These are deflection answers, ways to put out some general knowledge that is helpful and informative to the public, without getting mired in a topic you either donít want to or arenít prepared to address.

During one appearance on FoxNews, to discuss an American citizen who was under investigation for a murder abroad, the moderator asked me if the FBI could bring charges against the suspect in the US. I had prepared to address the merits of the charge and the strengths and weaknesses of the case, but had not even considered the potential for broader charges to link the alleged crime to US soil. More importantly, I was hardly well-versed on international extradition. So, I discussed the importance of co-operation of law enforcement during investigations and the critical role that the FBI was playing in the international investigation.

Stay Calm and Rely on Sound Legal Foundations

One of the hardest things in serving as a legal analyst and in trial work is playing a role in an adversarial process, typically dealing with emotionally charged facts, and keeping your case firmly planted on sound factual and legal ground. I have appeared on FoxNews to cover cases that evoke strong emotional responses, and it would be easy to get caught up in them, but it is the lawyerís job to advocate for her position while not baselessly inflaming emotional sentiments.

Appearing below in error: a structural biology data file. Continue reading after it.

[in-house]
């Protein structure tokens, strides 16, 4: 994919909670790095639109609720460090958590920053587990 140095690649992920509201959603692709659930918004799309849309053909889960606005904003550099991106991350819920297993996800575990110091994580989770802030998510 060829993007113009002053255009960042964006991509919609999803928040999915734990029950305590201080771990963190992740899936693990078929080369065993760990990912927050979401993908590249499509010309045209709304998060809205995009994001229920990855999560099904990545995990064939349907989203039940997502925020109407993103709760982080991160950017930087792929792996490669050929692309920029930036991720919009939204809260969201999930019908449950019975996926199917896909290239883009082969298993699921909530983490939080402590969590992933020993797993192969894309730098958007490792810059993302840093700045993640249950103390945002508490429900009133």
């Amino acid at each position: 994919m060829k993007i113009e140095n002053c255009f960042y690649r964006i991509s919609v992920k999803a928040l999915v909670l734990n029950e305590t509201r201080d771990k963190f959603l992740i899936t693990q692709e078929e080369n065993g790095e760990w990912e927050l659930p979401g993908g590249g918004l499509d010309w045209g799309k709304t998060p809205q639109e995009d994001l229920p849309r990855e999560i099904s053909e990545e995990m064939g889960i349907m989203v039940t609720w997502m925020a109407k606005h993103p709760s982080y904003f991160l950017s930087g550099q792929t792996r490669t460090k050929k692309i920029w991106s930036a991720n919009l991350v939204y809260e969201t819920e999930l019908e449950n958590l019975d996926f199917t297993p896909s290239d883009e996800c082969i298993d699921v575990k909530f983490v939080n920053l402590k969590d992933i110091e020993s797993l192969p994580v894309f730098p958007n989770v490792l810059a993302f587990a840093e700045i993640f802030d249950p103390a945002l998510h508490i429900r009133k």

Sometimes, itís difficult to take an unpopular stance, but often we are required by oath or duty to do so, and to calmly explain why our position must prevail. Similarly, it may be easy to ride an emotional public outcry, but one which isnít supported legally. Taking the time to objectively assess the legal merits of your position is a critical step in both trial work and when appearing before television cameras. It gets to the root of what we are there to do: provide clarity and guidance on issues about which we are knowledgeable.

Whether you are making opening statements before a jury, appearing in front of the cameras, or just interacting with a friend, child or colleague, the ability to communicate clearly and effectively is paramount, and there is always room for improvement. For me, working as a TV legal analyst has been a challenging new way to sharpen this essential skill.

Kirsten Wilson was a prosecutor at the NH Attorney Generalís Office from 2004 to 2009. After three years in private practice, she now works as an assistant Rockingham County attorney and an adjunct criminal justice professor at Plymouth State University. She is also a ski-racing instructor.